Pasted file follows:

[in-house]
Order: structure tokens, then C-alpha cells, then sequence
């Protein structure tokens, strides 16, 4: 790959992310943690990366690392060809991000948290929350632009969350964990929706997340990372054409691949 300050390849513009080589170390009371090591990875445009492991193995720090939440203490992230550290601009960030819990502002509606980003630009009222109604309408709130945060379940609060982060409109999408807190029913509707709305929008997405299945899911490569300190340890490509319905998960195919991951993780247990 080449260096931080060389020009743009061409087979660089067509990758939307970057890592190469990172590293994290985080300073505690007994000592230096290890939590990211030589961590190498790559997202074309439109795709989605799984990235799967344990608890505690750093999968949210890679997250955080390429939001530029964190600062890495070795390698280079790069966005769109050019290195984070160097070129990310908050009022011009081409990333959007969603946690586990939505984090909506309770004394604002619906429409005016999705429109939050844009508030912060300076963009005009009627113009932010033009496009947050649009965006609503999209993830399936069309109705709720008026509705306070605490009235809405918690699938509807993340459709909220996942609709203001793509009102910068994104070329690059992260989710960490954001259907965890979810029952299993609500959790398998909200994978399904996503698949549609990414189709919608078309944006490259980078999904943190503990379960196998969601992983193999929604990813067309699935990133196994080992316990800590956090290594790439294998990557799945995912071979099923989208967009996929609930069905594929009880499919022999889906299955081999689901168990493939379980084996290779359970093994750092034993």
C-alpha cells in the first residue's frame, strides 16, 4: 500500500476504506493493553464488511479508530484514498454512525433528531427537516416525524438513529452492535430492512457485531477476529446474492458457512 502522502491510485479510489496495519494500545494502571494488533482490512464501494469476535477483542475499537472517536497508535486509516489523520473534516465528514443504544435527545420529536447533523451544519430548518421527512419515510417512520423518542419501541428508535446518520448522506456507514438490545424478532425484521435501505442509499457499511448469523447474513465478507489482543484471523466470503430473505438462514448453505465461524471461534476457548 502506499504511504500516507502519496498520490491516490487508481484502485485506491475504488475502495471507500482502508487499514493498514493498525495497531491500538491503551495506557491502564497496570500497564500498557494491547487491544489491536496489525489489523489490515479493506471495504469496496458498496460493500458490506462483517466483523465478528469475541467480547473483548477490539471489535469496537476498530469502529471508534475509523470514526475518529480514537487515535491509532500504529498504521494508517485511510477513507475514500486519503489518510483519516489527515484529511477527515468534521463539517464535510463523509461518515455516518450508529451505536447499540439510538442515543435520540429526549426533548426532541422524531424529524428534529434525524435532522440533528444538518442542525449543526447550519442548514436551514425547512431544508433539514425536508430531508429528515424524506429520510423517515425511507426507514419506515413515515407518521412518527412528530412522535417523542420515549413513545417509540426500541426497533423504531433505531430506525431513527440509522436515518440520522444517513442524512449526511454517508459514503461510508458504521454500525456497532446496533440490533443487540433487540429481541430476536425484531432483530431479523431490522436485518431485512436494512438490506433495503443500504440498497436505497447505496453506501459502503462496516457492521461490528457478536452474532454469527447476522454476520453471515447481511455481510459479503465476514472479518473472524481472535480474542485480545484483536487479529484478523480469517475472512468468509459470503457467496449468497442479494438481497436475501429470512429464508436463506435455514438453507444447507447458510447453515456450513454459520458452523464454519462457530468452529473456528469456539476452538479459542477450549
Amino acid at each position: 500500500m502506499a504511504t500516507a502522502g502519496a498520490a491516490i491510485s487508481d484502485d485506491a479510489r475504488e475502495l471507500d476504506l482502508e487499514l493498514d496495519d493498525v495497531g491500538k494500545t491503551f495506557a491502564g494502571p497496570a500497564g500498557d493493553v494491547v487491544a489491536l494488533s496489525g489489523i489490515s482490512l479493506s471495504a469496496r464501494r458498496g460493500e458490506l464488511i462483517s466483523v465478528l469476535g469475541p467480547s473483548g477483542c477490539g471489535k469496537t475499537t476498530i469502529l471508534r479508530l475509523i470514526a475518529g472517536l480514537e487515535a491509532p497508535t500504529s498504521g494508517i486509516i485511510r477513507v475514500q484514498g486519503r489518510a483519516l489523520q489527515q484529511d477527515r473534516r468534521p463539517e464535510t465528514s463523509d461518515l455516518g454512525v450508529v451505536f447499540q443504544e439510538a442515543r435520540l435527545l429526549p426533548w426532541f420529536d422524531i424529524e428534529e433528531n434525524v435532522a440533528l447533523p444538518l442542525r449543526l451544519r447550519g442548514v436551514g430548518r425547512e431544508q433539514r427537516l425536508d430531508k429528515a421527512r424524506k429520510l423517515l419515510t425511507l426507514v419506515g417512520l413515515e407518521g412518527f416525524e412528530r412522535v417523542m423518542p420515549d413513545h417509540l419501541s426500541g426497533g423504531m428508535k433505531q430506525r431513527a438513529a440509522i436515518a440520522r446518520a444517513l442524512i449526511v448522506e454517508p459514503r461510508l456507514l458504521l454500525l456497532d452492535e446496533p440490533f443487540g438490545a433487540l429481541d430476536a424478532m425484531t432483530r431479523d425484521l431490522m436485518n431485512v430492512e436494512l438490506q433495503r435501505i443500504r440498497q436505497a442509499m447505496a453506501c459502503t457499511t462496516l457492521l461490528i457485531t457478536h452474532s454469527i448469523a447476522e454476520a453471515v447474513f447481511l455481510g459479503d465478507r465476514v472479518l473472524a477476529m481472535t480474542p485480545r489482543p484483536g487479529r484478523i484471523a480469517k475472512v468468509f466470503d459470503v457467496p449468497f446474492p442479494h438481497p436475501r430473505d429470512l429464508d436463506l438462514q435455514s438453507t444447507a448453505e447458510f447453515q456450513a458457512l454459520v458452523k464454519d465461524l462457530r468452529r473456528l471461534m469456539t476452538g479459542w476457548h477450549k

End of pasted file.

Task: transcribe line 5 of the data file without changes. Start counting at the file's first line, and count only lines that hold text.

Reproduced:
Amino acid at each position: 500500500m502506499a504511504t500516507a502522502g502519496a498520490a491516490i491510485s487508481d484502485d485506491a479510489r475504488e475502495l471507500d476504506l482502508e487499514l493498514d496495519d493498525v495497531g491500538k494500545t491503551f495506557a491502564g494502571p497496570a500497564g500498557d493493553v494491547v487491544a489491536l494488533s496489525g489489523i489490515s482490512l479493506s471495504a469496496r464501494r458498496g460493500e458490506l464488511i462483517s466483523v465478528l469476535g469475541p467480547s473483548g477483542c477490539g471489535k469496537t475499537t476498530i469502529l471508534r479508530l475509523i470514526a475518529g472517536l480514537e487515535a491509532p497508535t500504529s498504521g494508517i486509516i485511510r477513507v475514500q484514498g486519503r489518510a483519516l489523520q489527515q484529511d477527515r473534516r468534521p463539517e464535510t465528514s463523509d461518515l455516518g454512525v450508529v451505536f447499540q443504544e439510538a442515543r435520540l435527545l429526549p426533548w426532541f420529536d422524531i424529524e428534529e433528531n434525524v435532522a440533528l447533523p444538518l442542525r449543526l451544519r447550519g442548514v436551514g430548518r425547512e431544508q433539514r427537516l425536508d430531508k429528515a421527512r424524506k429520510l423517515l419515510t425511507l426507514v419506515g417512520l413515515e407518521g412518527f416525524e412528530r412522535v417523542m423518542p420515549d413513545h417509540l419501541s426500541g426497533g423504531m428508535k433505531q430506525r431513527a438513529a440509522i436515518a440520522r446518520a444517513l442524512i449526511v448522506e454517508p459514503r461510508l456507514l458504521l454500525l456497532d452492535e446496533p440490533f443487540g438490545a433487540l429481541d430476536a424478532m425484531t432483530r431479523d425484521l431490522m436485518n431485512v430492512e436494512l438490506q433495503r435501505i443500504r440498497q436505497a442509499m447505496a453506501c459502503t457499511t462496516l457492521l461490528i457485531t457478536h452474532s454469527i448469523a447476522e454476520a453471515v447474513f447481511l455481510g459479503d465478507r465476514v472479518l473472524a477476529m481472535t480474542p485480545r489482543p484483536g487479529r484478523i484471523a480469517k475472512v468468509f466470503d459470503v457467496p449468497f446474492p442479494h438481497p436475501r430473505d429470512l429464508d436463506l438462514q435455514s438453507t444447507a448453505e447458510f447453515q456450513a458457512l454459520v458452523k464454519d465461524l462457530r468452529r473456528l471461534m469456539t476452538g479459542w476457548h477450549k